In an interview published by London’s Evening Standard earlier this week, Winnie Madikizela‐Mandela accused her former husband of betraying black South Africans.
The sensational interview with Nadira Naipaul, wife of author V.S. Naipaul, echoed around the world, but then Winnie issued a statement denying the interview. Naipaul said she stands by her story.
Whether true or not, the controversy deserves scrutiny. After all, few have enjoyed Nelson Mandela’s saintly reputation while still alive. Of course, no one should be above criticism. Those who lived in South Africa in the 1990s remember Mandela as a man of peace who strove for reconciliation between the races. But this same Mandela also refused to stop and to condemn atrocities committed in the name of the African National Congress (ANC) against other black organizations — the Inkatha Freedom Party in particular.
Thousands of black South Africans died between Mandela’s release from jail in 1990 and his assumption of the presidency in 1994. As John Kane‐Berman of the South African Institute of Race Relations explains in his “Political Violence in South Africa,” South Africa’s descent into a low‐scale civil war and the ANC’s nonchalant use of increasing violence to obtain political concessions from F.W. De Klerk’s government must partly be laid at Mandela’s door.
That, of course, is precisely the kind of criticism that Winnie would never dream of making. Winnie, after all, was never shy about sacrificing other people to accomplish her political aims.
“With our boxes of matches and our necklaces we shall liberate this country,” she famously quipped in 1985, referring to the grisly township practice of looping burning tires around the necks of suspected apartheid agents. Indeed, many alleged government informers (none ever formally accused or tried) perished that way. And when the time came for Winnie herself to get dirty — she was implicated in the torture and death of a 14‐year old boy — she did that, too.
Instead, Winnie’s broadside against her former husband had to do with money. According to the Evening Standard interview, she opined that “[Nelson] Mandela let us down. He agreed to a bad deal for the blacks. Economically, we are still on the outside. The economy is very much ‘white.’ It has a few token blacks, but so many who gave their life in the struggle have died unrewarded … . Look what they make him do. The great Mandela … . They put that huge statue of him right in the middle of the most affluent ‘white’ area of Johannesburg. Not here where we spilled our blood and where it all started. Mandela is now like a corporate foundation. He is wheeled out globally to collect the money and he is content doing that.”
Let us start by ignoring Winnie’s monumental hypocrisy. Winnie — always expensively dressed, riding in limousines and surrounded by scores of bodyguards — has not felt the pangs of poverty in a very long time. Let us also ignore that her rise to riches — including a conviction for fraud and theft in 2002 — was not without controversy. Let us, instead, turn to her claim that the 1994 constitutional settlement was “a bad deal for the blacks.”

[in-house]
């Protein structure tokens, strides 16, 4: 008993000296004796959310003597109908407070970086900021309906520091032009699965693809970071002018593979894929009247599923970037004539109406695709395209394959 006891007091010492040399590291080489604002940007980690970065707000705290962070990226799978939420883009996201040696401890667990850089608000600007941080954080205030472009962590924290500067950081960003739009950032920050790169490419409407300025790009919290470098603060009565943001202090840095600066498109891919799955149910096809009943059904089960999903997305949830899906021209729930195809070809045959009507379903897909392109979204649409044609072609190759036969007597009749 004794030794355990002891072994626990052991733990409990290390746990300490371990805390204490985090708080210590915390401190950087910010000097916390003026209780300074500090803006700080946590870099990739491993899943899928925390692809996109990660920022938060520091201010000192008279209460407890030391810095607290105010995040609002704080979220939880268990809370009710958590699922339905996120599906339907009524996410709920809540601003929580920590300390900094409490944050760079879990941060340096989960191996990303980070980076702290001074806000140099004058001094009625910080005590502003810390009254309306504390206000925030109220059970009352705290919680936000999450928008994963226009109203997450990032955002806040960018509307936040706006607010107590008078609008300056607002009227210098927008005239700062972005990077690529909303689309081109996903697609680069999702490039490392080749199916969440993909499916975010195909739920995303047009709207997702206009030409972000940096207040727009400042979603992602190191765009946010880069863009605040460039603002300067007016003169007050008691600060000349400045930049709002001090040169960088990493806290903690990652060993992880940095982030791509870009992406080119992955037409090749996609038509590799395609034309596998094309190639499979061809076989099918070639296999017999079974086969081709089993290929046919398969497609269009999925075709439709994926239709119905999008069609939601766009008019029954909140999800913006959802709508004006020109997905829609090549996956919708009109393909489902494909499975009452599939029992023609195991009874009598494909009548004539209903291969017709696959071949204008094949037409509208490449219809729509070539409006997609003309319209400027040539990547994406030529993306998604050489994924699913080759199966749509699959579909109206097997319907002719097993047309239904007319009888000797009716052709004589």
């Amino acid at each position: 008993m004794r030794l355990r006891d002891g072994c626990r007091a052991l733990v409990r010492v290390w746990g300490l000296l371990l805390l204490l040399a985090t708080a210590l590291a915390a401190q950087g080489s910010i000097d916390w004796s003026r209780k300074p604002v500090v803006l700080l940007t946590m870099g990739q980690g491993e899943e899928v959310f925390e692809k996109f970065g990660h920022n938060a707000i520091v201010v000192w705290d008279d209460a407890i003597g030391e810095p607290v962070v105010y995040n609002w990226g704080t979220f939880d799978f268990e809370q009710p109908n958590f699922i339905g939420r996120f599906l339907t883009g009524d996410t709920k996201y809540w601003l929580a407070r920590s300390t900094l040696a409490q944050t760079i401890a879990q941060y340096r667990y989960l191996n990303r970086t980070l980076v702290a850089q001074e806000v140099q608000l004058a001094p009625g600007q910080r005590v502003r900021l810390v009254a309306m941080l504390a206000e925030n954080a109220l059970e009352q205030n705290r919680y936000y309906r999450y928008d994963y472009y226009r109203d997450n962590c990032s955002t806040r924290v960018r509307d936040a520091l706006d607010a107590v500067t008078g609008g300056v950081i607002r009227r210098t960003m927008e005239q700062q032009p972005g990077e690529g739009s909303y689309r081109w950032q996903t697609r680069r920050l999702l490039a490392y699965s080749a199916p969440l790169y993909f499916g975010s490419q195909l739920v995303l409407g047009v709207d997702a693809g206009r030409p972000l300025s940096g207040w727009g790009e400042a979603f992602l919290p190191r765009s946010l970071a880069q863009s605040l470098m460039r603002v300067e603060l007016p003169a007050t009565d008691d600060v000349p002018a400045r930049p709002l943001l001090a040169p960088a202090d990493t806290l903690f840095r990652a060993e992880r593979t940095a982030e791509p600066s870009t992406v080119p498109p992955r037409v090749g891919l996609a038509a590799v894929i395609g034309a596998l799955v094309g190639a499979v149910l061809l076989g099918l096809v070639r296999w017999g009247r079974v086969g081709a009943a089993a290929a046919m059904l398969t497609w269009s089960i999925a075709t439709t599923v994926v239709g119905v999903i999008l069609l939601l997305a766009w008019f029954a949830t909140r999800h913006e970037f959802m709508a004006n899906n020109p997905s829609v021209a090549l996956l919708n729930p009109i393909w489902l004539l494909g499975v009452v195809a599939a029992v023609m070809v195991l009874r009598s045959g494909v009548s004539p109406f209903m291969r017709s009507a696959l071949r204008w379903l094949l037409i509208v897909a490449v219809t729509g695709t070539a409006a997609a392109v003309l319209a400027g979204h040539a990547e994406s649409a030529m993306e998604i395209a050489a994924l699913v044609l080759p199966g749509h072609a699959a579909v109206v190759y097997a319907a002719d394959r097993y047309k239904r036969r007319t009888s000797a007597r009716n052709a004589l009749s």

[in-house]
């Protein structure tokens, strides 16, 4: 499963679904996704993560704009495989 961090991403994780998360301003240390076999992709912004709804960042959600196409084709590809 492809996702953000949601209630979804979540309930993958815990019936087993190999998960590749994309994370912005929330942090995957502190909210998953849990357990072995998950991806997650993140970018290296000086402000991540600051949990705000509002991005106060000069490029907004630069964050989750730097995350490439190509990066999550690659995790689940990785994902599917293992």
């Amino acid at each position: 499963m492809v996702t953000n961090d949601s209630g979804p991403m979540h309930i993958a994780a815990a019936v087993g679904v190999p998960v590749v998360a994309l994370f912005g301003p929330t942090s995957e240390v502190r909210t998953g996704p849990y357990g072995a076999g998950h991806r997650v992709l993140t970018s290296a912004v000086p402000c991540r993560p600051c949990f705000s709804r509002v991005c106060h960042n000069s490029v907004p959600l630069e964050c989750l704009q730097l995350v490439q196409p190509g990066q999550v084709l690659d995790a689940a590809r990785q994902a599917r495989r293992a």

There can be no doubt that had the insane and immoral apartheid legislation never seen the light of day, the average black South African would be richer today. Unfortunately, the labor legislation that was first instituted in the 1920s as a result of political pressure from communist‐dominated white trade unions preserved many of the good jobs for the whites. That said, a minority of whites opposed apartheid and the corporate bosses, whose labor costs were kept artificially high, tried to undermine it — something that was recognized and resented by apartheid prime ministers from D.F. Malan to B.J. Vorster. Winnie’s attempt to divide the economy (and the country) into, well, black and white, ignores many whites who succeeded through business acumen and hard work — not political favoritism.
A more serious problem is that Winnie, a member of the ANC’s National Executive Committee, appears to be challenging the 1994 constitutional settlement that allowed for a peaceful transfer of power from the minority to the majority in exchange for strong property rights enforced by a relatively independent judiciary. Like all negotiated settlements, the South African one was full of compromises that made a lot of people uneasy. But, in the absence of a highly unlikely military victory of the ANC’s armed wing, Umkhonto we Sizwe, over the white regime, compromise was the only game in town. It is that security of property rights — however imperfectly arrived at — that allows the South African economy to enjoy investment and growth.
Winnie’s views as portrayed in the Naipaul interview are indicative of the increasing radicalization of the South African political scene. Most commentators agree that South Africa’s president Jacob Zuma has taken the government in a more left‐wing direction, with top members of the tripartite alliance — composed of the ANC, the South African Communist Party and the Congress of South African Trade Unions — speaking out in favor of nationalization of farms and of the mining sector.
It would be a terrible tragedy — not least for the black people of South Africa — if Africa’s biggest economy went the way of Zimbabwe.